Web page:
The Legend of Zelda: Skyward Sword Hands On Preview
The Wii's swan song shows the system's unknown potential - Updated with footage!
The Legend of Zelda: Skyward Sword is most likely on every hardcore Wii fan's wish list. It's for good reason, too: the Zelda series' iconic music and gameplay has continued to inspire and innovate over its 25 years of existence. Skyward Sword is no exception.
Skyward Sword's demo consists of three different parts: one is an introductory flying level, the next is a portion of the Sky Temple, and the last is a boss fight against the ambiguous Girahim. In my hands-on time with the game, I played the Sky Temple portion.
You start off walking in a huge room with a few options for where to go. Off to the side, enemies like Keese and Bokoblins lurk. Taking the initiative, I engaged them in battle. As I took on the Bokoblin, I noticed that he started to guard in defensive patterns so I had to adjust my strikes accordingly. I can't stress it enough: the days of Wii-waggling are over. Players who do will surely be punished (trust me, I've seen people try and fail horribly). Timed and precise slices are the optimal way to attack. If he blocks to the left, strike from the right. If he guards high, swipe from the bottom. It's simple and effective and really shows off what the Wii Motion Plus can do. Even more impressively, the fights with the Skulltulas require an amount of strategy that has never existed before. If a Skulltula approaches from the ground, you cannot harm it by simply slashing at it. You have to use the sword to flick it up on its side and stab its weak point. Things like this create a very original, yet familiar experience.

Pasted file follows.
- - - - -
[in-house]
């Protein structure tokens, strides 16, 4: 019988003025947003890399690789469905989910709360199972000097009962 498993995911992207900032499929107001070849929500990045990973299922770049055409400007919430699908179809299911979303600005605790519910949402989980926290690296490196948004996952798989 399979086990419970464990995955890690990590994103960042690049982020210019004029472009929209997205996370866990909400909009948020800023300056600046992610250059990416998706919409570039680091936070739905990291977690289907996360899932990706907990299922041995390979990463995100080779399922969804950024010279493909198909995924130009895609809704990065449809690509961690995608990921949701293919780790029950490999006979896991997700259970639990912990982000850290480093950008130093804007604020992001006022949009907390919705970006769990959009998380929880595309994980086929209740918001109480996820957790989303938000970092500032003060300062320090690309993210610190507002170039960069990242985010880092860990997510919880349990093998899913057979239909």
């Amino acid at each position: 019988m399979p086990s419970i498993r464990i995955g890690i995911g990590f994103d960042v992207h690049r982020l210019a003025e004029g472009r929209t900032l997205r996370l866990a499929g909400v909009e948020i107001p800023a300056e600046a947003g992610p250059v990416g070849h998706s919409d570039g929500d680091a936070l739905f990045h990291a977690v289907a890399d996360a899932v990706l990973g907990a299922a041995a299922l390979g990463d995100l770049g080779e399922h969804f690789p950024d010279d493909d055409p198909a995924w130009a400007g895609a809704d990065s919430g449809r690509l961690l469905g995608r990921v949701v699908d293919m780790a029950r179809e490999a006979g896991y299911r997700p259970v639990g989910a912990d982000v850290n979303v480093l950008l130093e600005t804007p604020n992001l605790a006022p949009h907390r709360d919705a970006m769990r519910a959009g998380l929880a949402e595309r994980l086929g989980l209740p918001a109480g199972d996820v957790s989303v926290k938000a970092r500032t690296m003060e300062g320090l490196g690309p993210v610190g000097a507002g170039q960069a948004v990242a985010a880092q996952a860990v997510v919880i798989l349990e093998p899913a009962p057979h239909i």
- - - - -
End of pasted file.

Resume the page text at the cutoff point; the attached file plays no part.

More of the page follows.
After my encounter with these preliminary enemies, I was ready for the sub-boss. After using the golden beetle to unlock one of the doors, I headed into a room in which I encountered a Stalfos. This enemy, wielding two swords, has added ability to guard from multiple directions which makes your choices in combat a lot more crucial. After a bit of strategy and careful blocking, the Stalfos was defeated. I was rewarded with an update to the golden beetle shortly before my hands-on experience ended.
One thing resonated with me after playing: I was getting engrossed in the world they had created and could have easily kept playing. As I learned the controls, I got a lot more into the game. The new sword and weapon controls add a level of depth and innovation that the Zelda series needed, and I'm sure that people will latch on to its changes when the game releases on November 20th this year.